9. The question before the Division Bench consisting of B. J. Divan and M.U. Shah JJ. (as they then were) in the above case was as to whether the students who had passed the Pre-University science examination prior to 1972 could be admitted to pre-medical courses and whether the admission rules permitting them to be so considered for admission were violative of the guarantee of Article 14 of the Constitution. The factual background of the controversy centred round the circumstance that from the academic year commencing from June 15, 1972, the Gujarat University introduced pre-medical course to be conducted by the medical colleges affiliated to the Gujarat University. Prior to 1972, admission to the medical colleges was in the first M.B.B.S. class after passing the first year science examination of the Gujarat University. A student seeking admission to the M.B.B.S. course had to pass either the Inter-science examination or the first year science examination. However, with the introduction of the three-year degree courses what was formerly known as Inter-Science examination was designated as first year B.Sc. examination and what was formerly known as first year science examination was captioned us Pre-University science examination. in the year 1972, with the introduction of pre-medical course, which was required to be conducted by the medical colleges affiliated to the Gujarat University, in order to get admission to the M.B.B.S. courses, a student had to pass the pre-medical course examination and in order to get admission to the pre-medical course, he had to pass Pre-University science examination. Thus, if a student desired to join the medical college, he had to join the pre-medical course which had been started from the year 1972. In the same manner, a student seeking admission in the engineering faculty of the Gujarat University, had to join the pre-engineering course after passing pre-science examination and this system of pre-engineering course was started about five years earlier but the pre-medical course had been started only in 1972. Apart from the eligibility laid down by the Gujarat University authorities, each of the two medical colleges in Ahmedabad city viz. B. J. Medical College, Ahmedabad which is run by the Government and the Municipal Medical College, which is run by the Municipal Corporation, had laid down their own rules for admission to the pre-medical course. Since these rules had to conform to the requirements of the Ordinance enacted by the University authorities, both these colleges prescribed that the qualifying examination for admission to the pre-medical course should be Pre-University science examination of the Gujarat University or of the South Gujarat University. As per these rules, the candidates who had passed the Pre-University science examination of the University had to apply in appropriate form and the external marks obtained at the qualifying examination in five subjects, viz. Physics, Chemistry, Biology, Mathematics and English were to be taken into consideration. The petitioners who had filed the above petition before this Court nursed a grievance that not only the students who passed the Pre-University science examination in the year 1972 had been allowed to apply in order of merit to secure admissions to the two medical colleges in 1972, but also the students who passed their Pre-University science examination in any of the earlier years i.e. in 1969, 1970 or 1971 were also allowed to apply for and in fact had been granted admission to the pre-medical course by the authorities of both these medical colleges. And further, according to the petitioners, by thus granting admissions to students who passed their Pre-University science examination in earlier years, the authorities of the two colleges were violating the rules prescribed by themselves for admission to pre-medical course to the two colleges and further according to the petitioners, insofar as these rules permitted the students who passed their Pre-University science examination in earlier years to apply for and secure admission to pre-medical course commencing from June 1972, they were violative of Article 14 of the Constitution of India since by these rules, if the interpretation placed by the medical college authorities on the rules was accepted, it would amount to treating unequals as equals. The petitioners contended that those students who had passed the Pre-University science examination in earlier years could not be treated to fall in the same category or class in which the students who had passed the pre-medical examination in 1972 itself fell and consequently those rules not confining the contest for admission to students passing the qualifying examination in 1972 itself and in throwing open the contest for students who might have passed the qualifying examination in earlier years had discriminated against the petitioners by treating them on par with other students who had passed the examinations earlier when both these categories of students formed different classes. Therefore, the question before the Division Bench of this Court was as to whether the students who had passed the qualifying examination in earlier years were necessarily forming a separate class as compared to those who had passed the qualifying examination in the given year, and if not, whether the rules treating all of these alike could be said to be violative of the guarantee of Article 14 of the Constitution. One contention that was canvassed before the Division Bench on behalf of the petitioners was on the interpretation of Rule 6. For the purpose of this petition, that contention is not relevant. The second contention, however, was that if it was held that the qualifying examination would include qualifying examination in the earlier years, considering the rules of admission as framed by B. J. Medical College and the Municipal Corporation Medical College, then these rules would be violative of Article 14 inasmuch as unequal persons would be treated equally and lack of proper classification itself would violate the right to equality.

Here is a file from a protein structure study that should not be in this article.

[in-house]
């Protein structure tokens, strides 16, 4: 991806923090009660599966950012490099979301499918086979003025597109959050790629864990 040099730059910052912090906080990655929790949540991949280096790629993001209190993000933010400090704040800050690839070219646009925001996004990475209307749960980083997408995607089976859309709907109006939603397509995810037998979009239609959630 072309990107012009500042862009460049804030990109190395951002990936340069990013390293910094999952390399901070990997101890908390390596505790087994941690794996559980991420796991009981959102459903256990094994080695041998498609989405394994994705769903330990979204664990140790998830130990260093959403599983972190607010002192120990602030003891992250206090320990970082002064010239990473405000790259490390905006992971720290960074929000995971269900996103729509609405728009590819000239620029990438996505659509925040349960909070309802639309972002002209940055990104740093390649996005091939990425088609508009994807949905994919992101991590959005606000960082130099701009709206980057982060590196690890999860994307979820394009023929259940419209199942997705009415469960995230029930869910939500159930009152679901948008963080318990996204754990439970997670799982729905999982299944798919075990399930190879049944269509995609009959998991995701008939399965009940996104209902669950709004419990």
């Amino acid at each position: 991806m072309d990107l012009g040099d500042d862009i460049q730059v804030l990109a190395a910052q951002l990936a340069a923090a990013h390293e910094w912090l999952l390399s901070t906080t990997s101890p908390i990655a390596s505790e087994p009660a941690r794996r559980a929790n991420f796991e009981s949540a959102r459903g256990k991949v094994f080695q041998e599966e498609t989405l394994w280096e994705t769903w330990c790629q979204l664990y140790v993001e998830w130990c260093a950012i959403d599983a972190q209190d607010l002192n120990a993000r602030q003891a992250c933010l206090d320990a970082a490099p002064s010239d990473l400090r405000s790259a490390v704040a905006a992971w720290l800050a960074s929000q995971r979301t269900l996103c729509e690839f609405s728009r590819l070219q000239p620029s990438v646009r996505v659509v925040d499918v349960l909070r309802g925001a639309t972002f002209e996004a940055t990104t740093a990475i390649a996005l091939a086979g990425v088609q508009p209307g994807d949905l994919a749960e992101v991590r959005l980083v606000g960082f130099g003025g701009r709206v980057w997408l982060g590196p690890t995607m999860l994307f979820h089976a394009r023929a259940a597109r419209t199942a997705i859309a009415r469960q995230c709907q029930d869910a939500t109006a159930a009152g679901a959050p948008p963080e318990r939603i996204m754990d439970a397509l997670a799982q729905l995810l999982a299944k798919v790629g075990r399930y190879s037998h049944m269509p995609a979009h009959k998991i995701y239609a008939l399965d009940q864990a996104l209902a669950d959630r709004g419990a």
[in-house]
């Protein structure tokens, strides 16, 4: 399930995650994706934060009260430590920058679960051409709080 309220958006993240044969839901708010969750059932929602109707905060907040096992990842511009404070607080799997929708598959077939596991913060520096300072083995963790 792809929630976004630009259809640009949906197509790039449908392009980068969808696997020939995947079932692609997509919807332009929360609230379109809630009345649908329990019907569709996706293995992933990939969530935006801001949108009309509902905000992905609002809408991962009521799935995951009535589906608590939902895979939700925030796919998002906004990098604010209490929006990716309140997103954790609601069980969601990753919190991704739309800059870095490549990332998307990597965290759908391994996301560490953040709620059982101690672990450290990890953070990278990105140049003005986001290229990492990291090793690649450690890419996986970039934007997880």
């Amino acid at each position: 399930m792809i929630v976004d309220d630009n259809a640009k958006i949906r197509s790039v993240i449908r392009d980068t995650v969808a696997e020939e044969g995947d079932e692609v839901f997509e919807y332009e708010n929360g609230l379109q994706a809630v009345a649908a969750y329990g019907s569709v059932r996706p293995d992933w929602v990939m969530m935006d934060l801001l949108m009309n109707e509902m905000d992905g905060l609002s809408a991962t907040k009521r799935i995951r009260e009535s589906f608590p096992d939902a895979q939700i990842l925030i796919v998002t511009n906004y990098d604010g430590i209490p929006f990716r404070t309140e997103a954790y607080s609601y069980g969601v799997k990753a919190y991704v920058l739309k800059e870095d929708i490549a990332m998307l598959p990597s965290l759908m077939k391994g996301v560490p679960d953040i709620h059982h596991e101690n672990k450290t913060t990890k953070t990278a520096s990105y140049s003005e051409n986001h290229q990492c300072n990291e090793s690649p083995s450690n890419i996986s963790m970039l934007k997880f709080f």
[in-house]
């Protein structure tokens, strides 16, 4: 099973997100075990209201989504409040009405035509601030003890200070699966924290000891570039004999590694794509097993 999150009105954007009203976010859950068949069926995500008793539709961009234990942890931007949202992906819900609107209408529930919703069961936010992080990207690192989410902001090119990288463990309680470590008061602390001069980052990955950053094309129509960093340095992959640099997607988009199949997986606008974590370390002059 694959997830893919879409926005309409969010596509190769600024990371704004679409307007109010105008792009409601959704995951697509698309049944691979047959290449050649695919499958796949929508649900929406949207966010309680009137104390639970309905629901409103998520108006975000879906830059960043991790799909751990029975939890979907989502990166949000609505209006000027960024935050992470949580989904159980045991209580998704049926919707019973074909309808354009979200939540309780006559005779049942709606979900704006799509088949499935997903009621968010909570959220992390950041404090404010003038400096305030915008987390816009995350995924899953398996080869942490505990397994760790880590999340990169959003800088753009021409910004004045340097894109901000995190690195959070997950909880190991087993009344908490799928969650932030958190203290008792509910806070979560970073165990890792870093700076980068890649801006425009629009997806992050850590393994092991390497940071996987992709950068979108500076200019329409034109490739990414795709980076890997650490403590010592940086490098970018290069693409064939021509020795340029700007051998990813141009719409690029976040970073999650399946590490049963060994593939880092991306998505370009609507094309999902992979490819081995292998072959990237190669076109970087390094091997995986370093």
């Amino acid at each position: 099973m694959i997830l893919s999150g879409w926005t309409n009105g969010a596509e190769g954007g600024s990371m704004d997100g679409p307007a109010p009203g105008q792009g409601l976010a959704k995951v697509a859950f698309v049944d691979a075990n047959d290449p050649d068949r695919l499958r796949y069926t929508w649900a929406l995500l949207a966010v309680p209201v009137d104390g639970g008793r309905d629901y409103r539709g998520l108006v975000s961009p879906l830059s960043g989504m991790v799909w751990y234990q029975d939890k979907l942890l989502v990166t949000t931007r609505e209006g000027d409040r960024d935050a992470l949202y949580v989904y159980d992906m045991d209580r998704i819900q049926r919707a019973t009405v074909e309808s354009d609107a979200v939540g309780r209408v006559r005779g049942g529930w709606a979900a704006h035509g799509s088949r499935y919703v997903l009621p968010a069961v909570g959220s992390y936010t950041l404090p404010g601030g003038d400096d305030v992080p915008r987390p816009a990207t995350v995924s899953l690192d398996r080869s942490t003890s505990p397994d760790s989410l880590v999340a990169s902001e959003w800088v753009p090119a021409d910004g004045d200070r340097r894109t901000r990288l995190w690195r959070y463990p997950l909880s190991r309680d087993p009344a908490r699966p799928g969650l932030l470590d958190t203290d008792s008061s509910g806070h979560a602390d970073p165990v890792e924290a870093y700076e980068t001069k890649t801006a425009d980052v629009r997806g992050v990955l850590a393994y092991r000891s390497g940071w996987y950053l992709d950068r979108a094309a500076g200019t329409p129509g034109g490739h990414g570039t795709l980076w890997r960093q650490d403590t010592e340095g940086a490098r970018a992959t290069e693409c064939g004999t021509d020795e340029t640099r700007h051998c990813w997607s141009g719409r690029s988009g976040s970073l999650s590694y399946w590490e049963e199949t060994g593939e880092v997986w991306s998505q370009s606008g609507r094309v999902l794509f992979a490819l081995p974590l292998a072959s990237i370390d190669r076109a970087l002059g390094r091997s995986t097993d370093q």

10. On the interpretation of the rules, this Court took the view that admission rules as they stood would include the students who might have passed the qualifying examination in earlier years. That decision clearly raised a question as to whether these rules were violative of the provisions of Article 14 of the Constitution of India and could be said to have treated unequals as equals. While examining this contention, B. J, Divan, J. (as he then was) speaking for the Division Bench observed that while considering the question of classification, one must not take into consideration purely fortuitous circumstances. Various judgments of the Supreme Court on the applicability of the provisions of Article 14 were then considered and there after the following pertinent observations were made by the Division Bench: